Jan. 26, 2012
Dave Brandon has been A.D. - officially "director of the University of Michigan Department of Intercollegiate Athletics"---since March 2010. In the early '70s, Dave was a member of three of Bo Schembechler's Big Ten Championship teams. In March 1999, Brandon became chairman and CEO of Domino's Pizza. Previously, he served as chairman, president and CEO of Valassis Communications Inc. He was elected to U-M's Board of Regents in 1998 and served one eight-year term. In 2007, he received the Distinguished Alumni Service Award from the U-M Alumni Association. In 2008, he received the Bennie Oosterbaan Award for service, dedication and leadership from the Bob Ufer Quarterback Club. Also in 2008, Brandon was honored as national CEO Coach of the Year by the American Football Coaches Association.
Brandon and his wife, Jan---along with former U-M head football coach Lloyd Carr and his wife, Laurie---spearheaded the $754 million U-M C.S. Mott Children's and Women's Hospital Replacement Project fundraising campaign. The campaign helped position Mott, in Ann Arbor, among the preeminent pediatric hospitals in the nation at its reopening late in 2011.
Dave resides in Ann Arbor and has three adult sons, Scott, Nick and Chris, and a daughter, Carli.
Letterwinners M Club immediate past president Dan Sygar traded emails with Dave in January 2012, immediately after Michigan football's Sugar Bowl victory.
Dan Sygar: When was the first time you ever set foot in Michigan Stadium?
Dave Brandon: I was in the eighth grade in my hometown, South Lyon, Michigan. I was a drummer in the school band, and was asked to join the high school's marching band for an event at Michigan Stadium. It was one of those "Band Days" Don Canham used to have to help fill the stadium when fan support wasn't like it is today. I thought they wanted me because I was such a good drummer. Turns out it was because I could carry the base drum from the golf course to the stadium and back.
DS: Do you still play?
DB: Every once in a while, I'll sit at my son's drum set and pretend.
DS: If you didn't go to Michigan, where might you have gone?
DB: I would've likely gone to Central Michigan or Western Michigan and tried to play two or three sports. I was having difficulty choosing between football, basketball and baseball.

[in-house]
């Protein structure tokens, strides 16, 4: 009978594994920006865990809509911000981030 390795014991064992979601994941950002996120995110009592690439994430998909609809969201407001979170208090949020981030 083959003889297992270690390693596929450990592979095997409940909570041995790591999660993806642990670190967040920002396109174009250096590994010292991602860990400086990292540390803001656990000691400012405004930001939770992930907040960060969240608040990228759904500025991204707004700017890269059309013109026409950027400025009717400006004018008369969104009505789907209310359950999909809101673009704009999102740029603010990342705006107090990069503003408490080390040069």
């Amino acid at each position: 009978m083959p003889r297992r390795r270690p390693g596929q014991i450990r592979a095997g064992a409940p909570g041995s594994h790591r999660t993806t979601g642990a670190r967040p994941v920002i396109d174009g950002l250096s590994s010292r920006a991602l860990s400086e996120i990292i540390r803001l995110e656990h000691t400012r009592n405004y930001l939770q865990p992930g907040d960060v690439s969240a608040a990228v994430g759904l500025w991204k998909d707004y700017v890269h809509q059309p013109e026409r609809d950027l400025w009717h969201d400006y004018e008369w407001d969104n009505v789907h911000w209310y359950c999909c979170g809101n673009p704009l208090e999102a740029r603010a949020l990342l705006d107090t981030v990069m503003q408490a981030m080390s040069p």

DS: Seems everyone who played for Bo has a personal favorite Bo story. What's yours?
DB: I have many Bo stories but rather than repeat them, I will just comment about what made Bo such a special man. I've been director of athletics for almost two years. I must've met thousands of people who love Michigan for a bunch of reasons. What's interesting is how many men have described themselves as one of Bo's best friends-several dozen. It was one of Bo's many gifts, to connect with people, make them feel special, and stay connected to them. He touched so many lives and made such an impression on so many people. A remarkable man.
DS: How is being A.D. most like being a corporate CEO, and how is it not anything like being a CEO?
DB: My experience is that leadership is leadership. Surround yourself with a great team, set high standards, demand integrity, develop ambitious plans, empower people to do their jobs, hold them accountable, grow the enterprise and do your best to delight your customers. That formula seems to work for a for-profit company and a big-time college athletic program.
DS: Being a student/athlete at Michigan in the early 1970's and the early 2010's has striking differences, and surprising similarities. Your perspective on this comparison is unlike anyone else's. What do you see has changed the most, and what's stayed the same?
DB: There are many similarities. Student athletes today have the same enthusiasm, work-ethic, passion and commitment to Michigan as they did when I was a student-athlete. What's changed the most is the spotlight of attention and the pressure they're under to succeed. The competition is tougher in the classroom as well as in their sport. The media attention is incredible. The time they must commit to their sport is year-round and virtually a daily routine. They are constantly being watched, evaluated, and often criticized. They are operating in a much tougher environment than what we encountered back in the 70's. But they're still 18- to 23-year old kids working through the same developmental issues we all did at that stage in our lives. I admire them greatly for how well they do considering the pressures they constantly operate under.
DS: What are the big things you have in mind for the athletic department for the next several years?
DB: I want every student-athlete at Michigan to have the same quality of facilities for practice and competition as our football, basketball, hockey, and baseball and softball teams have today. We have a lot of work to do if we want to have nationally competitive facilities for all our sports. And if we want to win director's cups, national championships, conference championships and put our student-athletes in the Olympics to represent our country and our university, we have to secure the financial resources and conduct a major facilities construction and renovation program. I would like to lead that effort.
DS: What's the absolute best part of your current job?
DB: I get to work with talented and motivated people every day. I have a terrific leadership team at Michigan athletics. We have some of the best coaches in the country. And our student-athletes are special young men and women. Getting to know those talented young people and helping to provide them "wow experiences" in both academics and athletics is important and rewarding work.
DS: What's your shout out to the thousands of ex-Michigan student-athletes?
DB: Thanks for all you did, and continue to do, to make Michigan athletics the leaders and best. Your love of this place is important and appreciated.